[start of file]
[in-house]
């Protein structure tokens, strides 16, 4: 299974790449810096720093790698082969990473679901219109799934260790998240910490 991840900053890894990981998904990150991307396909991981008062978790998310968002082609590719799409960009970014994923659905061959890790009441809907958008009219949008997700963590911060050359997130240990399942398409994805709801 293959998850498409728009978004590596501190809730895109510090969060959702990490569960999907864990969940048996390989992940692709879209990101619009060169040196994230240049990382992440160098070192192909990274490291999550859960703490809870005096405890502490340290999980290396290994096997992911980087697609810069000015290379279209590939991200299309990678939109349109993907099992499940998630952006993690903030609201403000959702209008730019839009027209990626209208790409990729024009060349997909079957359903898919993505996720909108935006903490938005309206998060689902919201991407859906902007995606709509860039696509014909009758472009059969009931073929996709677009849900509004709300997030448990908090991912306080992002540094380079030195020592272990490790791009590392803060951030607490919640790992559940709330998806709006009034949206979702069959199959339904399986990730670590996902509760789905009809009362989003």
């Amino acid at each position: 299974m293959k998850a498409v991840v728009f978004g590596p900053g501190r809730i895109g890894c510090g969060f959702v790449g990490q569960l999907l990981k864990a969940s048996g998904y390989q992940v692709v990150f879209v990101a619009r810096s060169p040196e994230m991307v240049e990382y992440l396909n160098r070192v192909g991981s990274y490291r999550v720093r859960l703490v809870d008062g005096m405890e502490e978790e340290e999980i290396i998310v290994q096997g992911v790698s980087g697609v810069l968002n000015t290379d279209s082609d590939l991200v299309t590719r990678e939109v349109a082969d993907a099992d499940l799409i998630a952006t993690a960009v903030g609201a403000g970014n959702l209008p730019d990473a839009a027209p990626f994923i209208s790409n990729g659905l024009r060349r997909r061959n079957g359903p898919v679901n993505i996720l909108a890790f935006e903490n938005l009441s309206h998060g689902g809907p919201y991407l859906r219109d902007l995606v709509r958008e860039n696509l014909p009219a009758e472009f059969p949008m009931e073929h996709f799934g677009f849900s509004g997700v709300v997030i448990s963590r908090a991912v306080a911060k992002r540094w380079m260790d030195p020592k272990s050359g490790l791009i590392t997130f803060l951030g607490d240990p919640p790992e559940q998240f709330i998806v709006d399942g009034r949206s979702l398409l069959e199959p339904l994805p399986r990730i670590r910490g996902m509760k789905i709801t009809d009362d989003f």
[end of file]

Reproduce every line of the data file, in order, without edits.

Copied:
[in-house]
């Protein structure tokens, strides 16, 4: 299974790449810096720093790698082969990473679901219109799934260790998240910490 991840900053890894990981998904990150991307396909991981008062978790998310968002082609590719799409960009970014994923659905061959890790009441809907958008009219949008997700963590911060050359997130240990399942398409994805709801 293959998850498409728009978004590596501190809730895109510090969060959702990490569960999907864990969940048996390989992940692709879209990101619009060169040196994230240049990382992440160098070192192909990274490291999550859960703490809870005096405890502490340290999980290396290994096997992911980087697609810069000015290379279209590939991200299309990678939109349109993907099992499940998630952006993690903030609201403000959702209008730019839009027209990626209208790409990729024009060349997909079957359903898919993505996720909108935006903490938005309206998060689902919201991407859906902007995606709509860039696509014909009758472009059969009931073929996709677009849900509004709300997030448990908090991912306080992002540094380079030195020592272990490790791009590392803060951030607490919640790992559940709330998806709006009034949206979702069959199959339904399986990730670590996902509760789905009809009362989003």
């Amino acid at each position: 299974m293959k998850a498409v991840v728009f978004g590596p900053g501190r809730i895109g890894c510090g969060f959702v790449g990490q569960l999907l990981k864990a969940s048996g998904y390989q992940v692709v990150f879209v990101a619009r810096s060169p040196e994230m991307v240049e990382y992440l396909n160098r070192v192909g991981s990274y490291r999550v720093r859960l703490v809870d008062g005096m405890e502490e978790e340290e999980i290396i998310v290994q096997g992911v790698s980087g697609v810069l968002n000015t290379d279209s082609d590939l991200v299309t590719r990678e939109v349109a082969d993907a099992d499940l799409i998630a952006t993690a960009v903030g609201a403000g970014n959702l209008p730019d990473a839009a027209p990626f994923i209208s790409n990729g659905l024009r060349r997909r061959n079957g359903p898919v679901n993505i996720l909108a890790f935006e903490n938005l009441s309206h998060g689902g809907p919201y991407l859906r219109d902007l995606v709509r958008e860039n696509l014909p009219a009758e472009f059969p949008m009931e073929h996709f799934g677009f849900s509004g997700v709300v997030i448990s963590r908090a991912v306080a911060k992002r540094w380079m260790d030195p020592k272990s050359g490790l791009i590392t997130f803060l951030g607490d240990p919640p790992e559940q998240f709330i998806v709006d399942g009034r949206s979702l398409l069959e199959p339904l994805p399986r990730i670590r910490g996902m509760k789905i709801t009809d009362d989003f």